Development and the Virtual Reality of Land Use – the Plan Hillcrest, as an Example

by on September 7, 2021 · 10 comments

in San Diego

The ‘interpretive marker‘ on the sidewalk for the Michels-Carey House in North Park. Photo by Christine Hernandez.

By Mat Wahlstrom

Labor Day is the only holiday on our calendar dedicated to celebrate the worker; yet it is those on the lower wage end that most likely had to work yesterday. For these people, it was turned into just another Monday, likely without extra pay to compensate, with maybe a “thank you for your service” at the checkout.

While this disconnect between official recognition versus actually getting a paid day off is still clear, it’s important to examine how the imperatives of capital similarly warp our understanding where the idea of something is proposed as a substitute for the thing itself. When in place of public benefits, we are asked to use our imagination and accept empty gestures instead.

This can be seen most plainly in the deliberations on land use for recreation and historic preservation, which are supposed to be protected under the California Environmental Quality Act.

A new fifty-year Parks Master Plan was recently approved by the San Diego city council over the objections of a broad coalition of advocates. As noted here, chief among the concerns with this new plan is a system of ‘points’ for things such as signage and benches to make up for deficits in actual park and open space.

Development impact fees (DIFs) are not allowed to be used to make up for existing deficits. And unlike other cities, there’s no DIF assessed on commercial development for parks. Yet we’re being pushed to allow DIFs allocated for park space diverted to mobility projects instead — as if a bike path were fungible with a playground.

Current city standards already allow developments to waive 100% of the DIFs by satisfying park standards on their own sites. Add in this new plan’s introduction of fees and the removal of language protecting parks from commercialization and privatization, and it’s hard not to see how national standards are being gutted to allow for private enrichment from adding density across the board.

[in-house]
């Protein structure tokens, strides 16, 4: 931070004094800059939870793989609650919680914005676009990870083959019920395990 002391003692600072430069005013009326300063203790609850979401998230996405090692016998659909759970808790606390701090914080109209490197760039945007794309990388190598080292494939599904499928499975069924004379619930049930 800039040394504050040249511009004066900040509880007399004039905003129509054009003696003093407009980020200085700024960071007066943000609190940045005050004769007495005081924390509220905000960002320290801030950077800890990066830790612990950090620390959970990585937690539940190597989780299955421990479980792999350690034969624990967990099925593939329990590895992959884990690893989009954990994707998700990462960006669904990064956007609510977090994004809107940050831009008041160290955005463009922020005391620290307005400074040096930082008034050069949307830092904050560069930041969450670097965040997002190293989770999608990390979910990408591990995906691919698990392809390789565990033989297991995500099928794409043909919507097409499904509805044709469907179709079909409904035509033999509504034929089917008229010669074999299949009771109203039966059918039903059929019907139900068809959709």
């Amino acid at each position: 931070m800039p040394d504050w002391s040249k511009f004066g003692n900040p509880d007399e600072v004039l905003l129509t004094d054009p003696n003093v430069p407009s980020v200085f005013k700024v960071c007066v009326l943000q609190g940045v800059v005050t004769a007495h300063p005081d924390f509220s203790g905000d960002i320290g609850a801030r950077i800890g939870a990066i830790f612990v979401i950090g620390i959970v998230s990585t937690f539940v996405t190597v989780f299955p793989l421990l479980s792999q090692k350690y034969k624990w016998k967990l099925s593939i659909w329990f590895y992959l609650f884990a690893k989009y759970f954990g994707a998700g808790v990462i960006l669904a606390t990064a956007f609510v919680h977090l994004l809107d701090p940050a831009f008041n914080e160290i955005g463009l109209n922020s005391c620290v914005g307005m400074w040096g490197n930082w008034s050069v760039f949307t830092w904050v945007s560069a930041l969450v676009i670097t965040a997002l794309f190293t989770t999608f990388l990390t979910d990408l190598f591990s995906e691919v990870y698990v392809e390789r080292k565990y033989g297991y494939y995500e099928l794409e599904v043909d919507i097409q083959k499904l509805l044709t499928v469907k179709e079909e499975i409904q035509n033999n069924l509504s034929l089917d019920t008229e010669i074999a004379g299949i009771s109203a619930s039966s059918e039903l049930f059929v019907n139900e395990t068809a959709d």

‘interpretive marker‘ on the sidewalk

(Consider the ‘parklets’ that were first carved out from the public right of way and justified to address park space deficits, only to have COVID privatize them for business, which are now being made permanent.)

Likewise, historical resources are another factor of the quality of life in our neighborhoods that we are being asked to make do without.

Currently the city’s Plan Hillcrest scheme is underway. It takes pains to give emphasis to historic preservation, notably with a Hillcrest LGBTQ+ Historic Context Statement. But dig a little deeper, and what’s being proposed is the replacement of existing structures with public art and interpretive walks — plaques attached to the outside of high rises describing what they replaced.

The model for this form of ‘preservation’ is the Michels-Carey House in North Park. The same day that the developer learned the state had accepted the nomination of this property for historic designation, they demolished it after city offices had closed for a holiday weekend. But, they were able to escape penalties by working to install an ‘interpretive marker‘ on the sidewalk outside the garage of the high-end apartment complex built over it.

And in every neighborhood, it appears that not a month goes by without some structure with valid historic preservation criteria being lost to a wrecking ball rather than repurposed for community benefit.

Understanding what is being done to recreation and historic preservation makes it easier to recognize other virtualizations put in service to density:

  • Eliminating parking requirements that make units more affordable to construct, but the savings not passed on to buyers/renters and the burdens of cost of added density on infrastructure shifted to the public.
  • Upzoning without conditions that inflates land values, that creates profit without improvement, pricing out both existing and new affordable housing.
  • Incompatible projects that devalue nearby structures already on the ground, putting pressure on owners to either raise rents or convert to vacation rentals or cash out by selling to developers.